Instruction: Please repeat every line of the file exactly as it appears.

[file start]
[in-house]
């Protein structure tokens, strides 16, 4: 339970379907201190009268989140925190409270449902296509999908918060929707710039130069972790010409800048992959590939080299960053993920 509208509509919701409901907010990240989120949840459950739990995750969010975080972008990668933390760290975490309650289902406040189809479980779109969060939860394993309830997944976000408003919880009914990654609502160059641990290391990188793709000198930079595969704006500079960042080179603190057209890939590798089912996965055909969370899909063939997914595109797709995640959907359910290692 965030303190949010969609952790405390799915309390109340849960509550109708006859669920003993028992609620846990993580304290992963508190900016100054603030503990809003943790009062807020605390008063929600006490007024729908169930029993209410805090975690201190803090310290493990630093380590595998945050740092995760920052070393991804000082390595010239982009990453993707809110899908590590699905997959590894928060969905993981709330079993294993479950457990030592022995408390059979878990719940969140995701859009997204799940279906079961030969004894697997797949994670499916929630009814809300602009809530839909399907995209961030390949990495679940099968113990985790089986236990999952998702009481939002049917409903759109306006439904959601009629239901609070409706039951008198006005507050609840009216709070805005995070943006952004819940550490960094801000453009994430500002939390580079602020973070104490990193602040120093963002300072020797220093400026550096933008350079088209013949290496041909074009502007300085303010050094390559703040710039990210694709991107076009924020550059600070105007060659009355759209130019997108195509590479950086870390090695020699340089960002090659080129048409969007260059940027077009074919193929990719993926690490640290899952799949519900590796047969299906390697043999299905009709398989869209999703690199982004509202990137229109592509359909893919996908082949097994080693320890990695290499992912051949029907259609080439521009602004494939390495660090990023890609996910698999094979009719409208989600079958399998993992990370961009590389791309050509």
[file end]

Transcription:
[in-house]
């Protein structure tokens, strides 16, 4: 339970379907201190009268989140925190409270449902296509999908918060929707710039130069972790010409800048992959590939080299960053993920 509208509509919701409901907010990240989120949840459950739990995750969010975080972008990668933390760290975490309650289902406040189809479980779109969060939860394993309830997944976000408003919880009914990654609502160059641990290391990188793709000198930079595969704006500079960042080179603190057209890939590798089912996965055909969370899909063939997914595109797709995640959907359910290692 965030303190949010969609952790405390799915309390109340849960509550109708006859669920003993028992609620846990993580304290992963508190900016100054603030503990809003943790009062807020605390008063929600006490007024729908169930029993209410805090975690201190803090310290493990630093380590595998945050740092995760920052070393991804000082390595010239982009990453993707809110899908590590699905997959590894928060969905993981709330079993294993479950457990030592022995408390059979878990719940969140995701859009997204799940279906079961030969004894697997797949994670499916929630009814809300602009809530839909399907995209961030390949990495679940099968113990985790089986236990999952998702009481939002049917409903759109306006439904959601009629239901609070409706039951008198006005507050609840009216709070805005995070943006952004819940550490960094801000453009994430500002939390580079602020973070104490990193602040120093963002300072020797220093400026550096933008350079088209013949290496041909074009502007300085303010050094390559703040710039990210694709991107076009924020550059600070105007060659009355759209130019997108195509590479950086870390090695020699340089960002090659080129048409969007260059940027077009074919193929990719993926690490640290899952799949519900590796047969299906390697043999299905009709398989869209999703690199982004509202990137229109592509359909893919996908082949097994080693320890990695290499992912051949029907259609080439521009602004494939390495660090990023890609996910698999094979009719409208989600079958399998993992990370961009590389791309050509």